Waking Up to Reality
Global stocks edged higher at the start of the new week when investors came to terms with the US Treasury’s economists’ view that the pressure of inflation should reduce in 2022 as a result of reduced demand on goods which will ease supply gridlocks and recede the COVID pandemic.
Alongside an early rise in European shares, which aided the stability of investors’ sentiments after a stretch of volatile trading sessions, Wall Street also closed on the high side on Monday.
The Assistant Secretary for Economic Policy, Ben Harris, said in a statement that he thinks energy prices will be stable throughout the year, but political tensions could be responsible for pushing the price higher. He said this while revealing the Treasury’s quarterly borrowing estimations.
Yet, many investors claimed that the backdrop for equity is still not certain when other central banks are beginning to tighten their policies. The Bank of England, for instance, is expected to increase interest rates on Thursday, making it the second time in less than two months. Meanwhile, further increase in oil prices simultaneously increases inflation.
The European STOXX 600 index increased by 0.72%. The Chinese New Year holidays did not allow for wide trading situations in the Asian market. The MSCI’s widest index for Asian-Pacific shares except for Japan closed at 1.11% higher.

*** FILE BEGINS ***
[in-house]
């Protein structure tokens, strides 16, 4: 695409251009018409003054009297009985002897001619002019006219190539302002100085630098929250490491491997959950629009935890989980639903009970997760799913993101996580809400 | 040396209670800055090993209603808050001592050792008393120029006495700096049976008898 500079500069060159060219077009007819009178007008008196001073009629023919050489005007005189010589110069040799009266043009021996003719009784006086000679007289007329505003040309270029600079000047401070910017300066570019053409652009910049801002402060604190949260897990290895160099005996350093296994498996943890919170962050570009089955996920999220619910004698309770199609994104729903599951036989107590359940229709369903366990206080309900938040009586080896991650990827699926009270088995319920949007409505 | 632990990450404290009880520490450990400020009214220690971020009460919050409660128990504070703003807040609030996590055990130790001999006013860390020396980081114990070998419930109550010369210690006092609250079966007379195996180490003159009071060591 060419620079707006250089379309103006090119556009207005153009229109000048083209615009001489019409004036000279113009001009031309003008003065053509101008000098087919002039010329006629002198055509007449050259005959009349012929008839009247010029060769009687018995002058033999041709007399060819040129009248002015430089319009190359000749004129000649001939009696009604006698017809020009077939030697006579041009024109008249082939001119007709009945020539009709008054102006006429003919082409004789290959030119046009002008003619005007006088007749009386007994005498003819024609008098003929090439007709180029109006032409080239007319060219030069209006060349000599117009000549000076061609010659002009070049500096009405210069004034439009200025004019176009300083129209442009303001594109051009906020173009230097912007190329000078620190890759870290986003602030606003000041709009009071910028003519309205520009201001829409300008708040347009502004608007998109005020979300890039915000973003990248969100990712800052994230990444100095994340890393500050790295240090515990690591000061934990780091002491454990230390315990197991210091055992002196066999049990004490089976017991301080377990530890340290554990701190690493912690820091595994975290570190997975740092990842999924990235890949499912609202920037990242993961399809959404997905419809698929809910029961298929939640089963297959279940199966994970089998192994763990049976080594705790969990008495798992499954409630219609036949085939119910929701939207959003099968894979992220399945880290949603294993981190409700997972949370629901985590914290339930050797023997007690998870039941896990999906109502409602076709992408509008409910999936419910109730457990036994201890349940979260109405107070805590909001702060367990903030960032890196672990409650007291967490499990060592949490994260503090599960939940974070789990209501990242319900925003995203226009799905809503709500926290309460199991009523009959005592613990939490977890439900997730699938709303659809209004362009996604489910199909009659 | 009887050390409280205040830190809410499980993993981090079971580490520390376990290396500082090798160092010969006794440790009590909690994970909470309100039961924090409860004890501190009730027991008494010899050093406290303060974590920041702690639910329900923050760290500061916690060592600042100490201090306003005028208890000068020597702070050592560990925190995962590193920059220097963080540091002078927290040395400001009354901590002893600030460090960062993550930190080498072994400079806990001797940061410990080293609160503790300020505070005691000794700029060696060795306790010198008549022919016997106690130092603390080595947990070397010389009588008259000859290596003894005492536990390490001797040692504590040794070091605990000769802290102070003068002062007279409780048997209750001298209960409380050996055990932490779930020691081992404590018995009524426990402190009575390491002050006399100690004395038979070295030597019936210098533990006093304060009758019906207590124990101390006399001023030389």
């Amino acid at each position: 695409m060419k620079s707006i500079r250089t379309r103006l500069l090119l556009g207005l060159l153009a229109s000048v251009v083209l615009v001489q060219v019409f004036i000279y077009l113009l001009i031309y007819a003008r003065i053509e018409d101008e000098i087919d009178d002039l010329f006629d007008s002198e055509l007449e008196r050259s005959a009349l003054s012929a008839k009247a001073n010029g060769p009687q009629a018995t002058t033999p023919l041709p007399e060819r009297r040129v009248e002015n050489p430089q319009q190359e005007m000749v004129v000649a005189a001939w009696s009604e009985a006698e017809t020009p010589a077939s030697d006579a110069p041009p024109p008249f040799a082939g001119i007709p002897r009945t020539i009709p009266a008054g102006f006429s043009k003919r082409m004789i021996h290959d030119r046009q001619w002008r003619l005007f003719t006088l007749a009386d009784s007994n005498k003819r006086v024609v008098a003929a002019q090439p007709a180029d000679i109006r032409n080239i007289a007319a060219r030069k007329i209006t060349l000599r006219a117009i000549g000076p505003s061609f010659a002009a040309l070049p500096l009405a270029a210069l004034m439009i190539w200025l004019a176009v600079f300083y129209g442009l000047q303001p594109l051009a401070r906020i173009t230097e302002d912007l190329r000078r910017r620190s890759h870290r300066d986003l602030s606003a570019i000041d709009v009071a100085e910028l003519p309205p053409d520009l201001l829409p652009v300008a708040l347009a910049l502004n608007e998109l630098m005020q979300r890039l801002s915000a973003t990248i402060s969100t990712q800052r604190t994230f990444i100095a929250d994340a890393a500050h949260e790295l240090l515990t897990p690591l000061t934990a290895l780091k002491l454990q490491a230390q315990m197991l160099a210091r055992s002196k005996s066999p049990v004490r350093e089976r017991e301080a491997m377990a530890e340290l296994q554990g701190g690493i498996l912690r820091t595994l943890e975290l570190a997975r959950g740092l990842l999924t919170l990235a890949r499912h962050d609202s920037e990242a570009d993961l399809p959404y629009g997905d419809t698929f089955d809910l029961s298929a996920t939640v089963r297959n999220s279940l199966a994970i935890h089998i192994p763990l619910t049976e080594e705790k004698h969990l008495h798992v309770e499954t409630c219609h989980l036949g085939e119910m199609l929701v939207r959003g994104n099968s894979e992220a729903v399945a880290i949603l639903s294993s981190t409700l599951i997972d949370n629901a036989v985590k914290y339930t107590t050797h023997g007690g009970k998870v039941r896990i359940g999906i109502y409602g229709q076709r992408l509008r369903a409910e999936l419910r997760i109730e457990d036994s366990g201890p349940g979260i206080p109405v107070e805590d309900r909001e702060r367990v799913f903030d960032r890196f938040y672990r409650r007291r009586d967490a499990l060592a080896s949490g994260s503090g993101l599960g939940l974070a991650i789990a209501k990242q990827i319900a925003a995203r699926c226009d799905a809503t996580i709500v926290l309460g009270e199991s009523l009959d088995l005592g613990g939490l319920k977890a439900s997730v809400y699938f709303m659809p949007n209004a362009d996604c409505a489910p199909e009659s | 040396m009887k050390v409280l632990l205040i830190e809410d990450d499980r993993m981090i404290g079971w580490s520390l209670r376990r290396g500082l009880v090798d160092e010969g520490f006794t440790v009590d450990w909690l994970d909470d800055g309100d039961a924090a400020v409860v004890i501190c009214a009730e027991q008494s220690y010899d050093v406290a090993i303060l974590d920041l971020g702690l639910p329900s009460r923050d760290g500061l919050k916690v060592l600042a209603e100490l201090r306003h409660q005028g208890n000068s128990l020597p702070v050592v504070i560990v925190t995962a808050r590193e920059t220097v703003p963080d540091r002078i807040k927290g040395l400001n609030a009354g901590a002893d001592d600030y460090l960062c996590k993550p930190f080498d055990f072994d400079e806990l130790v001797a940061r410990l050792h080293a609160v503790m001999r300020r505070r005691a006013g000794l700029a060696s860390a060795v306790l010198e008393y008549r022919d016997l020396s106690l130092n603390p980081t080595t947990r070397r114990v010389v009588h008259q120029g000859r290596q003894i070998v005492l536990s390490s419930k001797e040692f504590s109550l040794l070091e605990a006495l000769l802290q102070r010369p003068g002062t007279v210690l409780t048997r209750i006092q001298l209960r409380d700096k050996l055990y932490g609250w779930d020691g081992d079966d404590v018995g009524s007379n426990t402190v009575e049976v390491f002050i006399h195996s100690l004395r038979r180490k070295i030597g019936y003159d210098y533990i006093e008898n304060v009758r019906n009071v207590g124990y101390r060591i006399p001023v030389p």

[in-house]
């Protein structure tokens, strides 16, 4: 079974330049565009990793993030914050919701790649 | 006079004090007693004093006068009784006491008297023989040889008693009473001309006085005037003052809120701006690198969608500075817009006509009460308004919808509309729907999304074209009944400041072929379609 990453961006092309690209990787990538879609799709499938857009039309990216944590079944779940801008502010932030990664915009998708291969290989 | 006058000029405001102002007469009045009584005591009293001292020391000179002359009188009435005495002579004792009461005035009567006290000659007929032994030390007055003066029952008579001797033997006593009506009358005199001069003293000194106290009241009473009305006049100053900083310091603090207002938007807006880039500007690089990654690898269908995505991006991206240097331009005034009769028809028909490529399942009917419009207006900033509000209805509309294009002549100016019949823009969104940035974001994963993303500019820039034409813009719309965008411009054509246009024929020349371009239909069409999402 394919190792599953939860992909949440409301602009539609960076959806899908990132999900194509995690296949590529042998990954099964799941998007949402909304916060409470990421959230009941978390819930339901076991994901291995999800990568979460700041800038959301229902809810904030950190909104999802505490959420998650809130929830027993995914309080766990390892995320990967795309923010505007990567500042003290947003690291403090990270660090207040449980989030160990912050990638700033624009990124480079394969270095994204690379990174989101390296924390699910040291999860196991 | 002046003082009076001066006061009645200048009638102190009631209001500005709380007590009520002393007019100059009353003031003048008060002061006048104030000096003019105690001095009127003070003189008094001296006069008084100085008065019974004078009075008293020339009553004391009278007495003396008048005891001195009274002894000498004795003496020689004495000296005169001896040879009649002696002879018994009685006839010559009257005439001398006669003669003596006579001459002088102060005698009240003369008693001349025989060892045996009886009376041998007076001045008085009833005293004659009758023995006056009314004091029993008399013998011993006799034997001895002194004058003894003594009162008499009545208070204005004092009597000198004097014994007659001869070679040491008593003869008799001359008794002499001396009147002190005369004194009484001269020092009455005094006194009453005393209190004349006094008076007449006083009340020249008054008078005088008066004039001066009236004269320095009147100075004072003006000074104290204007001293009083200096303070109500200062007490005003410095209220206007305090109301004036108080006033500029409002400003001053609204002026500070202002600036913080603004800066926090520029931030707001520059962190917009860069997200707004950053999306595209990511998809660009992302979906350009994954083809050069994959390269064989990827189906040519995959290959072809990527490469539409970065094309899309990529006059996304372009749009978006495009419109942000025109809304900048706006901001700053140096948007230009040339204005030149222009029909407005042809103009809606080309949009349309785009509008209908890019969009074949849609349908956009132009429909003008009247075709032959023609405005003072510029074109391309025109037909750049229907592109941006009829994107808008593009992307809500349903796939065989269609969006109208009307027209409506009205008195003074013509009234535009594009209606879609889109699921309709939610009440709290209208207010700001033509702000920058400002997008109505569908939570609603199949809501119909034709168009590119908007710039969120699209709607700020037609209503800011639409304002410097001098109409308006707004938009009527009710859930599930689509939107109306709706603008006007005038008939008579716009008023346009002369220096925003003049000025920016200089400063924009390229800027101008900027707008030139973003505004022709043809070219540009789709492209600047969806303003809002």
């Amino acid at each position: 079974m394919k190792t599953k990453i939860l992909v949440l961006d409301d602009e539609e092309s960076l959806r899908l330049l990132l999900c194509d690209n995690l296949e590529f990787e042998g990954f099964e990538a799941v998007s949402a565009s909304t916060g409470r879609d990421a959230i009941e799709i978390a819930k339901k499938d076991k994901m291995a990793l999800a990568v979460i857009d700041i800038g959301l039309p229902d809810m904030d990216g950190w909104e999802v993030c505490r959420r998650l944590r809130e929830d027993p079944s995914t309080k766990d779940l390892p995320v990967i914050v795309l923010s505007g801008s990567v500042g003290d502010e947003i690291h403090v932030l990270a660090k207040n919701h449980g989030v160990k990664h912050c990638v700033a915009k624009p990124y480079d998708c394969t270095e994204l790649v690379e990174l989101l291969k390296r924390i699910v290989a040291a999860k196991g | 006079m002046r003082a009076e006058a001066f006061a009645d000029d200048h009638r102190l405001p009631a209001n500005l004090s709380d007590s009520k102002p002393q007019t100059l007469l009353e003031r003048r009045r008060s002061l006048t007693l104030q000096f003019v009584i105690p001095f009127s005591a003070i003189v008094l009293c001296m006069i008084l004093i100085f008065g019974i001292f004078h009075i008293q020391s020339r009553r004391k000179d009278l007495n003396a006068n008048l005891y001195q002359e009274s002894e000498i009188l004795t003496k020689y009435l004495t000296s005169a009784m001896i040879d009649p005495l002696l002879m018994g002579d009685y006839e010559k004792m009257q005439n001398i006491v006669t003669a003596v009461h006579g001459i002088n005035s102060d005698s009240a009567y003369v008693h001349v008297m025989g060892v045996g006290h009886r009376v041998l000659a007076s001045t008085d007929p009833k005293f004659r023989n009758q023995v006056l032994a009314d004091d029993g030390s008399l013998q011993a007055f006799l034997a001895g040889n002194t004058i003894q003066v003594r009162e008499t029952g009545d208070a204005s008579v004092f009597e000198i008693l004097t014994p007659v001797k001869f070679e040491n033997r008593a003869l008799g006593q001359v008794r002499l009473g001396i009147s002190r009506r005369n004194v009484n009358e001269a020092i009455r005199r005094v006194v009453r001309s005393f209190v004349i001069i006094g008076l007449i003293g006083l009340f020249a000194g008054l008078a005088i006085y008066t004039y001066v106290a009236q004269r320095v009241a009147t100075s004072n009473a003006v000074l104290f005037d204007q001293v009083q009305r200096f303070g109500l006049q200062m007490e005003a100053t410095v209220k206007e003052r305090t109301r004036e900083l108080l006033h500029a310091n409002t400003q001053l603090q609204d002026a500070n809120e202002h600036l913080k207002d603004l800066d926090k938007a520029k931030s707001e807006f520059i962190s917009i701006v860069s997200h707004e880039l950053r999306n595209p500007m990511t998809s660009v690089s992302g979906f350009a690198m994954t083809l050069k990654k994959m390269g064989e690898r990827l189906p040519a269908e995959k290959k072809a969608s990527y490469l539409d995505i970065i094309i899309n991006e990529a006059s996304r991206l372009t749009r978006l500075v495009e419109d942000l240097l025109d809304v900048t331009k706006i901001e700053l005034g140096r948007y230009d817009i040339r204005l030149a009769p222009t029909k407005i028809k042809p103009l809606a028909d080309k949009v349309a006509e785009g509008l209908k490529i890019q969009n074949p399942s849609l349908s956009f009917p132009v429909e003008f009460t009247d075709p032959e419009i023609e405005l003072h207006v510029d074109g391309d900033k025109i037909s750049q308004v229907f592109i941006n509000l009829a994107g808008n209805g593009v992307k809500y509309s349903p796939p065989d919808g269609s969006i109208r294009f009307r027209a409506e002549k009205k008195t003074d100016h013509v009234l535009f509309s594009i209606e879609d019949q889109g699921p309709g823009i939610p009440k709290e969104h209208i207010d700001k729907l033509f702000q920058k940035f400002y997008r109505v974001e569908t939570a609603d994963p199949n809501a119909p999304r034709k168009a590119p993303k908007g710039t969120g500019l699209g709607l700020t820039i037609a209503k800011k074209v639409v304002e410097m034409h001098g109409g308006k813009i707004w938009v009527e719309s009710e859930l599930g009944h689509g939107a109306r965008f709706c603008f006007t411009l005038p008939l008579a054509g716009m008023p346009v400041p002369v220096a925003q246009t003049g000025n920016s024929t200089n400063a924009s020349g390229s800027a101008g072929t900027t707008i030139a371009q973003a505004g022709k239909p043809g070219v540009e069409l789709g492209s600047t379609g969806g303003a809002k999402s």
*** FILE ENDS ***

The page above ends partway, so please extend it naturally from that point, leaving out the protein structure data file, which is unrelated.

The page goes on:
In the US, the S&P 500 rose by 1.89%, while the Dow Jones Industrial Average (DJIA) gained up 1.18%. Nasdaq had an addition of 3.41%, but it suffered the effect of selling, and it was down a 14% score from its unprecedented peak in 2021.
Although the MSCI global index was high on Monday, it was still down 6.2% in January, making it the poorest beginning of the year since 2016. Before it had the blissful rebound on Friday, the MSCI index was going to have its poorest January since 2008 when there was a global financial crisis.
The Investment Director of Capital Group, Carpenzano Flavio, said this isn’t the regular selloff having an effect on low-quality less-performing companies. He emphasized that the current selloff happening is an act of different central banks at this time when growth is essential and not pushed by basics.
Carpenzano used the analogy of a child who got everything he wanted, including money for free. He said such a child would not care much about quality, but with maturity comes discipline and the need for a valuation.
The political standoff in Eastern Europe is also a source of concern as there are fears that the gas supply to Western Europe may be cut off in the event of a Russian invasion of Ukraine.